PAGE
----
Where Have All The Gay People Gone?

There is an interesting phenomenon sweeping the gay community these days. Although there is a lot of discussion and conjecture as to what is going on, to date no one has quite been able to put their finger on it. That phenomenon, quite simply is, "where have all the gay people gone?"

You may be confused, telling yourself you know where they all are - they're in the gay villages all throughout urban centers across the world. The reality is that they are not… at least not in the numbers that we have seen in the 80's and 90's, when gay life really came into its own. During that time numbers were high in several national gay publications and multiple local gay newspapers in regions such as Los Angeles, New York and even Louisville, Kentucky. In the late 90's, the GLBT websites hit the scene, with PlanetOut.com, GayWired.com and Gay.com taking an early lead in what had become a global phenomenon in its own right. This phenomenon, the rise of the Internet, affected gays & straights in an almost equal fashion.

Today, we have several GLBT radio stations, both online and over the airwaves. We have 2 specific GLBT television networks in the US, here! Networks and Logo; and most consider Bravo to be the next in line in terms of "gayness" for its feature shows including Project Runway, Kathy Griffin's Life on the D-List and the pioneering Queer Eye for the Straight Guy. It has been Bravo and so many of the other more mainstream networks, newspapers, magazines and movies which have progressively educated and made being gay or lesbian almost a non-issue, especially to the younger generations. In some ways, the real pioneers for mainstream acceptance of gays & lesbians have been the hit show Will and Grace and MTV's The Real World. They brought gay and lesbian people into the households of millions without being overt, preachy and in-your-face. They have helped to debunk many of the stereotypes people had been carrying with them about gays and lesbians from generation to generation.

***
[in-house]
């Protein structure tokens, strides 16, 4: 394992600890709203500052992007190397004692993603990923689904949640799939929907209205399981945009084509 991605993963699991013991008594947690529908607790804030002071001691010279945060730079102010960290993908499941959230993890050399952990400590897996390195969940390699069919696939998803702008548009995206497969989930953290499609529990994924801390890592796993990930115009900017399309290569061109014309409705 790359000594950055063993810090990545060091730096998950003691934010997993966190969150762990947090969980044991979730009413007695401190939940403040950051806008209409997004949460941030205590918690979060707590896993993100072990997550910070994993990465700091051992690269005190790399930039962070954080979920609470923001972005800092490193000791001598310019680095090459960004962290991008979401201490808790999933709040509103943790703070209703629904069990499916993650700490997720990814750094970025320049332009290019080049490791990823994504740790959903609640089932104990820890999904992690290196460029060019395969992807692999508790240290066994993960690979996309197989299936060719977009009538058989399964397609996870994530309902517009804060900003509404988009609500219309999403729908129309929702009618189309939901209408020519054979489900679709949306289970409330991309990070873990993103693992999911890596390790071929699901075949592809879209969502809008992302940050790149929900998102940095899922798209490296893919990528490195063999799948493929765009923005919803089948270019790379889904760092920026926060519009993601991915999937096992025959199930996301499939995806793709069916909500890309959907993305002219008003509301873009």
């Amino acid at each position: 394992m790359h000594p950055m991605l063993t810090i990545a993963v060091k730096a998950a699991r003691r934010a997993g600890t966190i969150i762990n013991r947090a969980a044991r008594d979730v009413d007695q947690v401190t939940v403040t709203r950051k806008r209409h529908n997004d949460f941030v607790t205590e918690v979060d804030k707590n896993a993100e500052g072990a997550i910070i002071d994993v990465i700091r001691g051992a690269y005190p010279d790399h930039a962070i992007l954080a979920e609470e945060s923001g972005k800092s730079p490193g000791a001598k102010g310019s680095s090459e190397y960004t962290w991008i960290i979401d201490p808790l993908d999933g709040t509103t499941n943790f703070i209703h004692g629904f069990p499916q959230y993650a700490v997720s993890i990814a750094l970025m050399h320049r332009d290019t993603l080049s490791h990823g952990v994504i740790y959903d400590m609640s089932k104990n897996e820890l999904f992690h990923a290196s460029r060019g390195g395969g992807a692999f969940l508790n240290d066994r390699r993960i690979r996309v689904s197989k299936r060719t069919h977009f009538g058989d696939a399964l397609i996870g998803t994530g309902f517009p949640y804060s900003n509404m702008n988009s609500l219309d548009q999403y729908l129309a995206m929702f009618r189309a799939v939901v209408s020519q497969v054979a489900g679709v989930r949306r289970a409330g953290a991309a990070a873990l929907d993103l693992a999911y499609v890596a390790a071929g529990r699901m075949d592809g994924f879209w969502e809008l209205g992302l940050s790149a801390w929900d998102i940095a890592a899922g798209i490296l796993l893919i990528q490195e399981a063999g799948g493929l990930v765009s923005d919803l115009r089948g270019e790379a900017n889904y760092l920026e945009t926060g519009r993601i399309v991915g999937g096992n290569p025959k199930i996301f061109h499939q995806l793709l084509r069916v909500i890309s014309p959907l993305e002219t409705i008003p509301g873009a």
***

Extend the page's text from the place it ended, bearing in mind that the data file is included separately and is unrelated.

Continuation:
So it should come as no surprise that our younger generations, the Millennials or Generation Y (defined as individuals born from the late 1970s to the early 1990s), look at someone being gay as a non-issue. This is a change from a decade ago when folks who considered themselves hip and cutting edge found having gay friends made them "cool." It is this new-found sentiment, currently manifesting itself even today in the California and Massachusetts gay marriage initiatives, which should cause anyone marketing to the gay & lesbian community to take a step back. One needs to understand this new, current landscape of changing attitudes, changing buying habits and even more importantly, changing "social" habits.

So Where Did They Go?

It is this "social" aspect that is most poignant and easier to see in a wide variety of examples today, if we know where to look. First, gay bar owners are lamenting from coast to coast that gays and lesbians are no longer frequenting their bars the way they used to 10 years ago. Their first target to blame is the Internet, where they have come to the conclusion that if a gay man wishes to "hook up", what used to be the exclusive realm of gay bars has now migrated to sites such as Gay.com, Manhunt.net, Adam4Adam.com and other similar sites.